Monday, February 16, 2015

Computer Virus Vulnerability is Unnecessary - the Standard Architecture is Absurd

The NYT makes the following foolish statement while discussing spyware (here) found by Kaspersky in most PCs:

"Firmware is about the closest to the bare metal you can get — a coveted position that allows the attacker not only to hide from antivirus products but also to reinfect a machine even if its hard drive is wiped."

They are wrong because you can get all the way to the "bare metal". The "bare metal" can get along just fine without firmware. You do not need firmware to program hardware - it is just cheaper than building a chip with baked-in capabilities. And this brings up one of my pet peeves: that computers are designed to be vulnerable - with a writable OS sitting on an unprotected hard-disk. Totally unnecessary.

Instead, you can make the OS be like a light bulb, that plugs into an actual socket. Want an upgrade? They send you a new one, you unscrew the old one and screw in the new one. A standard PC would need both vulnerable and invulnerable memory. The latter would not be writable, or could be writable only by the OS. I believe all this virus protection is needed only so Microsoft can save on shipping costs.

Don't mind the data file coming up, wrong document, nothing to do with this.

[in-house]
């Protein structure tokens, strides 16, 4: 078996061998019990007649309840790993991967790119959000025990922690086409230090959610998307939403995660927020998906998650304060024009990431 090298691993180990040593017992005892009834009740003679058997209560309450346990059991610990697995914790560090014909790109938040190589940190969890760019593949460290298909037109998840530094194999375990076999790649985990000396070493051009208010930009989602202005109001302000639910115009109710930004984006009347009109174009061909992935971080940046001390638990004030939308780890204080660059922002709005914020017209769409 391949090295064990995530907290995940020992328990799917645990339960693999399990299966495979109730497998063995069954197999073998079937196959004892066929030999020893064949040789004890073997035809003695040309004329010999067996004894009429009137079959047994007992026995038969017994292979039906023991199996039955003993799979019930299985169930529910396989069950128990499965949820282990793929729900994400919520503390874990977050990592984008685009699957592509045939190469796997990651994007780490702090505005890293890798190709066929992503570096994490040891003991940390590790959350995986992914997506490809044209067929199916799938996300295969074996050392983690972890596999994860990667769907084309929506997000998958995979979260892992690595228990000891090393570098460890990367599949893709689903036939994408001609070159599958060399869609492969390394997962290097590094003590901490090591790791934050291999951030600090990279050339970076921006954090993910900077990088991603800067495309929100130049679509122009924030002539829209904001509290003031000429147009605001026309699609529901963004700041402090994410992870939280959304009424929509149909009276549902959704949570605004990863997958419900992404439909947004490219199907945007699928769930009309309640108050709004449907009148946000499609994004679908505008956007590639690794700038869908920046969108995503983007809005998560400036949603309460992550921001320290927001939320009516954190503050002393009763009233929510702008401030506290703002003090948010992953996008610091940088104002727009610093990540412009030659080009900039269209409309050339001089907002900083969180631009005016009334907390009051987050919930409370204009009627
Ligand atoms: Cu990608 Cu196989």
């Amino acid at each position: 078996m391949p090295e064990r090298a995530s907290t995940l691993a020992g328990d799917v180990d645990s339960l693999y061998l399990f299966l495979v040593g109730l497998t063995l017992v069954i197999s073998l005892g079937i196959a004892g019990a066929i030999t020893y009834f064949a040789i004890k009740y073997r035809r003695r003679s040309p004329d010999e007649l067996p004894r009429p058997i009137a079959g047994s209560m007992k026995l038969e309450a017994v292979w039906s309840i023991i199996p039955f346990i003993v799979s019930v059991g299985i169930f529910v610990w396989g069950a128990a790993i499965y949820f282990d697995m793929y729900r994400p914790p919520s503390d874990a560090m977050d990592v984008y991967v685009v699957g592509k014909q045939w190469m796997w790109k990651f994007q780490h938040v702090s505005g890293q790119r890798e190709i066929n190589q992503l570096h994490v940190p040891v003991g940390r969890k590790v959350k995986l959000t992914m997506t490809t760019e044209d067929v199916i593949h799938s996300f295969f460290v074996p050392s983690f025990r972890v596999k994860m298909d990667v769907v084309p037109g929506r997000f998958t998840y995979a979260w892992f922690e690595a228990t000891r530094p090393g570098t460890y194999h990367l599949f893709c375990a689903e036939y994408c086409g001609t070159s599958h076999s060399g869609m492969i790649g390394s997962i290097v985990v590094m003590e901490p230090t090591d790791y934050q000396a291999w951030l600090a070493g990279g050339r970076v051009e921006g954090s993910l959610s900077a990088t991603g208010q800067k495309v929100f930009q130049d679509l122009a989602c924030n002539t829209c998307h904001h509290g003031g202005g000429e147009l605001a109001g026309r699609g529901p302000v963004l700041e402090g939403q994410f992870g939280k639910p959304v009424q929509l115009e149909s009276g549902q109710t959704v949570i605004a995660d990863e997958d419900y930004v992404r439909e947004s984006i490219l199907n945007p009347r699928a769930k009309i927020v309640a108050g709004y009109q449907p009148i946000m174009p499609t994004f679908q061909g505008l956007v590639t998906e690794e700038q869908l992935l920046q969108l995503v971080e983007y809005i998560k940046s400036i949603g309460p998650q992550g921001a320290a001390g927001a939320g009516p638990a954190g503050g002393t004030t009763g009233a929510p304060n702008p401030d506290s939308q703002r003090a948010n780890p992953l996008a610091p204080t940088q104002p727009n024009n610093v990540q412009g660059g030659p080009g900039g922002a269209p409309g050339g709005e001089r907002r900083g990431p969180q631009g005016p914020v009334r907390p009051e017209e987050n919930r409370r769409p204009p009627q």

It should be no big deal, just more expensive for Microsoft. But as I think about it, it is bad for Microsoft in several ways: (1) It makes their OS more easily replaceable - because the light bulb-to-socket interface would be public; and (2) It draws a clear line, at that interface, between OS and non-OS. I guess this would be difficult for a company that is so fond of bundling. To be as clear: our virus vulnerabilities are connected to profit motive and not to necessity.

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